As I observed below, much of the rancor behind the piling on by colleagues of embattled New York Times’ reporter Judy Miller is that Miller believed that Saddam Hussein had WMDs.
In other words, Miller got too close to the hated Bush administration. The New York Sun laments the “autophagy” of Ms. Miller by those who have worked with her for many years. But the Sun intrepidly adds:
“Our own interest in the matter is not so much in the turmoil of a great paper but rather in the substance of the Iraq war. In an attack on Ms. Miller that was published in Saturday’s Times, Maureen Dowd wrote, ‘Judy’s stories about W.M.D. fit too closely with the White House’s case for war. She was close to Ahmad Chalabi, the con man who was conning the neocons to knock out Saddam so he could get his hands on Iraq… Mr. Chalabi planted bogus stories with Judy and other credulous journalists.’ Ms. Dowd also notes that ‘Even last April, when I wrote a column critical of Mr. Chalabi, she fired off e-mail to me defending him.’ The April column by Ms. Dowd described Mr. Chalabi as a ‘convicted embezzler in Jordan, suspected Iranian spy, doublecrosser of America, purveyor of phony war-instigating intelligence.’ It described Mr. Chalabi as ‘the resourceful thief of Baghdad.’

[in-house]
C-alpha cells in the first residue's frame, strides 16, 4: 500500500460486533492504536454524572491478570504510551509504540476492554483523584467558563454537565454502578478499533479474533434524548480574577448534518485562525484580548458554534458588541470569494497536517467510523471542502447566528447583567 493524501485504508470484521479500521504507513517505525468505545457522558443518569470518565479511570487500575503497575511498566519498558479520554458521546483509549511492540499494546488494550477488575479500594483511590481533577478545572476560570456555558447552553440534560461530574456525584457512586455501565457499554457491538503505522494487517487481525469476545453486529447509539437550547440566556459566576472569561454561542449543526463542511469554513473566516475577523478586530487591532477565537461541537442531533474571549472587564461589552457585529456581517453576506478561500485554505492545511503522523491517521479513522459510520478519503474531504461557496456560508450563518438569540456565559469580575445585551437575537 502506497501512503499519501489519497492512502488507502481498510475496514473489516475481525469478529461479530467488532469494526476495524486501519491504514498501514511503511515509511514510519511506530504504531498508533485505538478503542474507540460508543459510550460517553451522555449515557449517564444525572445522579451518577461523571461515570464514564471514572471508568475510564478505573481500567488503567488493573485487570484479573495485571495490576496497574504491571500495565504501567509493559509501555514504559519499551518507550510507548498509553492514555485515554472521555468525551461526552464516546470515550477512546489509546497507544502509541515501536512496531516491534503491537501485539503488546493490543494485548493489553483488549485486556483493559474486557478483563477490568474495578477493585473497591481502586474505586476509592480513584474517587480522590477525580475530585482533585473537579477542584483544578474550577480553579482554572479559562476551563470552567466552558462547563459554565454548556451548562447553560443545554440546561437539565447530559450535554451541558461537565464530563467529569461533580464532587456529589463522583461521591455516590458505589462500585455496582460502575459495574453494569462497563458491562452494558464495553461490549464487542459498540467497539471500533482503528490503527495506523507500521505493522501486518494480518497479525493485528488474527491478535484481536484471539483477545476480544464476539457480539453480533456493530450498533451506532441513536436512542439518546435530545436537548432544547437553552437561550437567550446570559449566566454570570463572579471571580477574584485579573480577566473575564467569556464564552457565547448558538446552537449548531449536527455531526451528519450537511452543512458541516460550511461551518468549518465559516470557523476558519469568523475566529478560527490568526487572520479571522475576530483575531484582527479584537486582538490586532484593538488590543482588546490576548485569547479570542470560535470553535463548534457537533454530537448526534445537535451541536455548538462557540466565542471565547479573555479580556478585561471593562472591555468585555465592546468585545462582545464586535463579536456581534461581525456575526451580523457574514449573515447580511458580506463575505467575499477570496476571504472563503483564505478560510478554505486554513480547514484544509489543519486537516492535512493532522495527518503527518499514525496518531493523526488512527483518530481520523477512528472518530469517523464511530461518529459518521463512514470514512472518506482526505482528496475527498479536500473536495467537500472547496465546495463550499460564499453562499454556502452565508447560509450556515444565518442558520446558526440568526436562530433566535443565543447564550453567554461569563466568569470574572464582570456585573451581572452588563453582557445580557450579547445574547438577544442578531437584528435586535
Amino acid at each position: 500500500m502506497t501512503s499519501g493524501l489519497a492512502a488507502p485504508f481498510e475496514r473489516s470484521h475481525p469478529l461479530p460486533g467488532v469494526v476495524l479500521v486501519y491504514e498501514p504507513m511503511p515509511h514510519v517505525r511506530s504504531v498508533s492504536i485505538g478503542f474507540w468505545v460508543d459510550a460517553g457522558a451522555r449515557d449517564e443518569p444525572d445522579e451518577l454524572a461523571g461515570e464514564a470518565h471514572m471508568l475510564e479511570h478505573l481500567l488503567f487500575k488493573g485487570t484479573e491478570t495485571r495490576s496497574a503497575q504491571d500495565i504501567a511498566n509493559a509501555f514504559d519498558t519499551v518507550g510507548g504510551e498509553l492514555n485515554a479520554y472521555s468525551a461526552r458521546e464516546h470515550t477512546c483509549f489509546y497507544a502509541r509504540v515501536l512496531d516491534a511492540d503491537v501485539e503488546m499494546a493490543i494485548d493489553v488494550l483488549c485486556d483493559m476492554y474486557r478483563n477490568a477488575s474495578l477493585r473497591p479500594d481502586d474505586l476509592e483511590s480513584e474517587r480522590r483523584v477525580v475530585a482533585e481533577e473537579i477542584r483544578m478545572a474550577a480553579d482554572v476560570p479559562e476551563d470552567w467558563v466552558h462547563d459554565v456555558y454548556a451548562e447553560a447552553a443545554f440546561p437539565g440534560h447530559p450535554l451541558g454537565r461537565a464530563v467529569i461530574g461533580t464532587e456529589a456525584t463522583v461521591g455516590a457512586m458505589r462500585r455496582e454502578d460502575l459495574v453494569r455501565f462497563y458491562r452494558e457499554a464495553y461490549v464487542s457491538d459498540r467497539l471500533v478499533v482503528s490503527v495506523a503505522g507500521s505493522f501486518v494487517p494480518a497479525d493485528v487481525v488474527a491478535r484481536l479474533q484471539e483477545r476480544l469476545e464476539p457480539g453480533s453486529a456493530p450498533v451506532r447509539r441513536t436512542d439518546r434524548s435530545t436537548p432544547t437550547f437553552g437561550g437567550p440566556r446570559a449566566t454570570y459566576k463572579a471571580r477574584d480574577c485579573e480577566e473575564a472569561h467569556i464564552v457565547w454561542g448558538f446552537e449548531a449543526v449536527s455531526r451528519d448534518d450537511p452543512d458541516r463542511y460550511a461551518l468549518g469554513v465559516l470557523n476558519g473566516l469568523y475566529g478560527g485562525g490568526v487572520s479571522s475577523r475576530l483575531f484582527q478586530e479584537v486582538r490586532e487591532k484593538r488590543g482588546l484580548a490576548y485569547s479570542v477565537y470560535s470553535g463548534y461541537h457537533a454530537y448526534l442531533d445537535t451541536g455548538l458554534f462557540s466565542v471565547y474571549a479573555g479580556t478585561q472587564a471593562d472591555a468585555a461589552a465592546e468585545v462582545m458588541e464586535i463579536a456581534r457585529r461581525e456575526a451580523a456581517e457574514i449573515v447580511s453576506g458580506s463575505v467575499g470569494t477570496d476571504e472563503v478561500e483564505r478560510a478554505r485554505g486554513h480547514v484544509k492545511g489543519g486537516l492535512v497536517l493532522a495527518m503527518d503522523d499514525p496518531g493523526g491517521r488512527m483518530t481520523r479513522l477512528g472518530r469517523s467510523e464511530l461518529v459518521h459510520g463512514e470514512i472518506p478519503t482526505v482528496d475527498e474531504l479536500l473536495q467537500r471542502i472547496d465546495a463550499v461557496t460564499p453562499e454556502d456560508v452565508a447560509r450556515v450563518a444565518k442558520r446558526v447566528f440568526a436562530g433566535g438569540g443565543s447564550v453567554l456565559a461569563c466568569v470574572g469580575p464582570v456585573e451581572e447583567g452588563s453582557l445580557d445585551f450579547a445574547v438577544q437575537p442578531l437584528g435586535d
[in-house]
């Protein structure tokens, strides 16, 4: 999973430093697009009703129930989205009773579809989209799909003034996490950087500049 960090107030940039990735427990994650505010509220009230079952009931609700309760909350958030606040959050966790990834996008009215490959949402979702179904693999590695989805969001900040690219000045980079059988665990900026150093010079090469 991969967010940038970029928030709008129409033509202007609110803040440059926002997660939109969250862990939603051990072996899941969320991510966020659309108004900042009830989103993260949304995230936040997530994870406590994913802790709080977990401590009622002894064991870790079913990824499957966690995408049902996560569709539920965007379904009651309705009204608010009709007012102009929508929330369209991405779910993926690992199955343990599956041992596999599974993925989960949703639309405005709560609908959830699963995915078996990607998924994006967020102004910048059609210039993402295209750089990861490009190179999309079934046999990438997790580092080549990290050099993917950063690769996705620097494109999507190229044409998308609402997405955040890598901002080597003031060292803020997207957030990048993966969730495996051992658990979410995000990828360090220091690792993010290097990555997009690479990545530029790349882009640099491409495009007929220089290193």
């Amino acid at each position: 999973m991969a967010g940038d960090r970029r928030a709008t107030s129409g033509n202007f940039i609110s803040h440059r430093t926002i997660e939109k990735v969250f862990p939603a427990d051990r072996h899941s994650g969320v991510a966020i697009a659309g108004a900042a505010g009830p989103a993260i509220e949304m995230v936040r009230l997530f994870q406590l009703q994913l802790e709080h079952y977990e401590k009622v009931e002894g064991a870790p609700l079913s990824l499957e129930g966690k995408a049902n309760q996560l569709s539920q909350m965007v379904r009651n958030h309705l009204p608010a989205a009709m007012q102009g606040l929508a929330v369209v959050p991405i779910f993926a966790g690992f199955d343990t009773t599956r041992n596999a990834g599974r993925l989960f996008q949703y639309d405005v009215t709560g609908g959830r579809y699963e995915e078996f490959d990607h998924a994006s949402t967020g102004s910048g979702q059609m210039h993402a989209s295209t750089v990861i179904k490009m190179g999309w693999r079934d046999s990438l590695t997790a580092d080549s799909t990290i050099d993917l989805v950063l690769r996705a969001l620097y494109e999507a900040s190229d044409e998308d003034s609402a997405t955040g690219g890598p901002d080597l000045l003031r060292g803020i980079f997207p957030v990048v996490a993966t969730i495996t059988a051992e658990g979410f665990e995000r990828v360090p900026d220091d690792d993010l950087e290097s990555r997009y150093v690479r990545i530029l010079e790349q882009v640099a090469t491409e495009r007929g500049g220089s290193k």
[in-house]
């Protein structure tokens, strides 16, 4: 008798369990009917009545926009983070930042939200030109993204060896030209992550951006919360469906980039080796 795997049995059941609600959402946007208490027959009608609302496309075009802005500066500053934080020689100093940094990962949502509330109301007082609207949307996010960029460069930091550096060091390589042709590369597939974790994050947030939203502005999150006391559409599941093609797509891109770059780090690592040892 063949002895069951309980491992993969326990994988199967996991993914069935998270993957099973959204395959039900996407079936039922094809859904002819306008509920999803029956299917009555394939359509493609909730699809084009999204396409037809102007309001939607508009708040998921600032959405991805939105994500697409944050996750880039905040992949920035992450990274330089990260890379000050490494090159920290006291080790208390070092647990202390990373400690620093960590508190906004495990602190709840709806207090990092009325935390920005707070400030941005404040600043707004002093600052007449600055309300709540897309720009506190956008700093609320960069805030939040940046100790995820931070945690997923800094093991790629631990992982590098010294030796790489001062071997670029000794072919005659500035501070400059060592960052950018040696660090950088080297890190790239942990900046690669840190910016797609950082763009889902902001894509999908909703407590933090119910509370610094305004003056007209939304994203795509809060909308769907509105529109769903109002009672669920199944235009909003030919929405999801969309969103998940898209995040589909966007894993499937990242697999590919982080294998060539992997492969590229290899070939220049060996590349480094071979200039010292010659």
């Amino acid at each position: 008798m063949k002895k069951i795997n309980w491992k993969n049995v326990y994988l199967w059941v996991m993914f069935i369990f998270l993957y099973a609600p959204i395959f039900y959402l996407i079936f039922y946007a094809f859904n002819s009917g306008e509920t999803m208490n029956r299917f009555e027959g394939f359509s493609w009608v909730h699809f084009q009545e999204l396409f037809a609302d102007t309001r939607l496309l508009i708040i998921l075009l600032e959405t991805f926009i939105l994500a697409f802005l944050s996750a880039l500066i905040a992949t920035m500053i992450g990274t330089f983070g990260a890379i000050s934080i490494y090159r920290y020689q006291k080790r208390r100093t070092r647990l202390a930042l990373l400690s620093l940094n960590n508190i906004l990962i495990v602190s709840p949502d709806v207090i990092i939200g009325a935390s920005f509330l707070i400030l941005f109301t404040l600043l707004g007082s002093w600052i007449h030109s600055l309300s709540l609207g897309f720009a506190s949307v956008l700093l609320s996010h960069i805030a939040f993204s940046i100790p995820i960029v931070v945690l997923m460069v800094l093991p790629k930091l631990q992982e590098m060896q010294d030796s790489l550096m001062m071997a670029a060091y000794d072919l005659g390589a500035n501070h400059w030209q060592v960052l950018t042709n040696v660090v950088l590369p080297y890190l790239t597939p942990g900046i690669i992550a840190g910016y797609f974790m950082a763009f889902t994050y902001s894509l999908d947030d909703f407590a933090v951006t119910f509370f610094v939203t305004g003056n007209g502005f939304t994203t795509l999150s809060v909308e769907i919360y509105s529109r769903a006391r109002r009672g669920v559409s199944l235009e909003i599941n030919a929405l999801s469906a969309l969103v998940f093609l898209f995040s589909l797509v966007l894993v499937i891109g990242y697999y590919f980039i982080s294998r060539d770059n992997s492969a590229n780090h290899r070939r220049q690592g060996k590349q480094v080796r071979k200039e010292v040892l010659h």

“Where is the public editor of the Times when Ms. Dowd mounts this high horse and starts on about ‘bogus stories’ and ‘credulous journalists’?”
The Sun points out that the embezzlement charges against Chalabi appear to have been entirely political in nature and that it could be argued that it was the U.S. that double-crossed Mr. Chalabi, not the other way around.
In the ultimate heresy, the spunky Sun even argues that Ms. Miller is a more serious journalist than Ms. Dowd:
“Who has been the better journalist – Judith Miller or those attacking her in her own paper’s pages? Ms. Miller was sounding the alarm about the Iraqi threat and working her sources and fighting not to get beat. Ms. Dowd was parroting unsubstantiated smears, and Mr. Wilson was falsely downplaying Iraq’s effort to obtain weapons of mass destruction, without disclosing to Times readers his wife’s institutional interests. And huge numbers of Times reporters have been complaining about her to competing news companies. To which we can only say that if Ms. Miller is to be run out of the Times in favor of Ms. Dowd and Mr. Wilson and those who believe, falsely, that the Iraq war was all just an elaborate con job by Mr. Chalabi and his neoconservative allies — well, then the Times is in even worse straits than we thought.”